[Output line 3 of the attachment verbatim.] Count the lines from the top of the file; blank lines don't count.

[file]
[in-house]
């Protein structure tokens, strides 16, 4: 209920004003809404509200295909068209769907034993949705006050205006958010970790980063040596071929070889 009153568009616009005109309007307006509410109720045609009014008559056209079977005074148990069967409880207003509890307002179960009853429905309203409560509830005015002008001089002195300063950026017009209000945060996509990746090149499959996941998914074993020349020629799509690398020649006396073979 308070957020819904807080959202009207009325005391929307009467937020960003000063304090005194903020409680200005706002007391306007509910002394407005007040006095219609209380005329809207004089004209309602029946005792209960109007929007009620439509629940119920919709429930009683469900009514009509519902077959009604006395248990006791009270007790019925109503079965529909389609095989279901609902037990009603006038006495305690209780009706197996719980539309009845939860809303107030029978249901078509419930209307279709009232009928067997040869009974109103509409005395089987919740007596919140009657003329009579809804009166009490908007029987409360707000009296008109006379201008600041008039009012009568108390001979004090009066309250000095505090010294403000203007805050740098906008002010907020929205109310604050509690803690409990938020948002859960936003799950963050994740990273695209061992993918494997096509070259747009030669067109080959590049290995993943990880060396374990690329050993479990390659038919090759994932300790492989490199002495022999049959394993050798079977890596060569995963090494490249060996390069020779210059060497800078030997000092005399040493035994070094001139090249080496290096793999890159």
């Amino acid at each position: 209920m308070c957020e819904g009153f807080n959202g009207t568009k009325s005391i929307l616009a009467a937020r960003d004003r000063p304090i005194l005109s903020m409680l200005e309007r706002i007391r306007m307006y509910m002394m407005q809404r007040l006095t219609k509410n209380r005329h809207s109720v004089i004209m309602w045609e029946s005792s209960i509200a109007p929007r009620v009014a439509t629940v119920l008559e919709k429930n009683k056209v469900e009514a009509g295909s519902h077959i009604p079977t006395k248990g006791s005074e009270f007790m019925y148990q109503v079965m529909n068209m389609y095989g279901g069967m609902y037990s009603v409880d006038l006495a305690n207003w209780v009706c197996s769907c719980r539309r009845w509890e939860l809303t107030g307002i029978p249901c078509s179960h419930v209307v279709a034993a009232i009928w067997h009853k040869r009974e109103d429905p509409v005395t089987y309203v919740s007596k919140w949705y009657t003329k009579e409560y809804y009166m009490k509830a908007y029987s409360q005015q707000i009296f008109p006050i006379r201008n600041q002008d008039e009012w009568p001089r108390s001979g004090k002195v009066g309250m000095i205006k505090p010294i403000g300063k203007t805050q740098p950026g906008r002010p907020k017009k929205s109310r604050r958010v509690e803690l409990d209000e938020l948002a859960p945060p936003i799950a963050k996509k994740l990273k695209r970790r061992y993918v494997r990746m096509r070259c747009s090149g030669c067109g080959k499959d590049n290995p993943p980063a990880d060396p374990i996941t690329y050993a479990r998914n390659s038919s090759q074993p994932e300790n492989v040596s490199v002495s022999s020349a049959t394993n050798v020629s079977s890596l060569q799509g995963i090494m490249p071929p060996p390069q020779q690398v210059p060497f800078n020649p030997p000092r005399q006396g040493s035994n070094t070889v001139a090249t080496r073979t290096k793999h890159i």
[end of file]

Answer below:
């Amino acid at each position: 209920m308070c957020e819904g009153f807080n959202g009207t568009k009325s005391i929307l616009a009467a937020r960003d004003r000063p304090i005194l005109s903020m409680l200005e309007r706002i007391r306007m307006y509910m002394m407005q809404r007040l006095t219609k509410n209380r005329h809207s109720v004089i004209m309602w045609e029946s005792s209960i509200a109007p929007r009620v009014a439509t629940v119920l008559e919709k429930n009683k056209v469900e009514a009509g295909s519902h077959i009604p079977t006395k248990g006791s005074e009270f007790m019925y148990q109503v079965m529909n068209m389609y095989g279901g069967m609902y037990s009603v409880d006038l006495a305690n207003w209780v009706c197996s769907c719980r539309r009845w509890e939860l809303t107030g307002i029978p249901c078509s179960h419930v209307v279709a034993a009232i009928w067997h009853k040869r009974e109103d429905p509409v005395t089987y309203v919740s007596k919140w949705y009657t003329k009579e409560y809804y009166m009490k509830a908007y029987s409360q005015q707000i009296f008109p006050i006379r201008n600041q002008d008039e009012w009568p001089r108390s001979g004090k002195v009066g309250m000095i205006k505090p010294i403000g300063k203007t805050q740098p950026g906008r002010p907020k017009k929205s109310r604050r958010v509690e803690l409990d209000e938020l948002a859960p945060p936003i799950a963050k996509k994740l990273k695209r970790r061992y993918v494997r990746m096509r070259c747009s090149g030669c067109g080959k499959d590049n290995p993943p980063a990880d060396p374990i996941t690329y050993a479990r998914n390659s038919s090759q074993p994932e300790n492989v040596s490199v002495s022999s020349a049959t394993n050798v020629s079977s890596l060569q799509g995963i090494m490249p071929p060996p390069q020779q690398v210059p060497f800078n020649p030997p000092r005399q006396g040493s035994n070094t070889v001139a090249t080496r073979t290096k793999h890159i």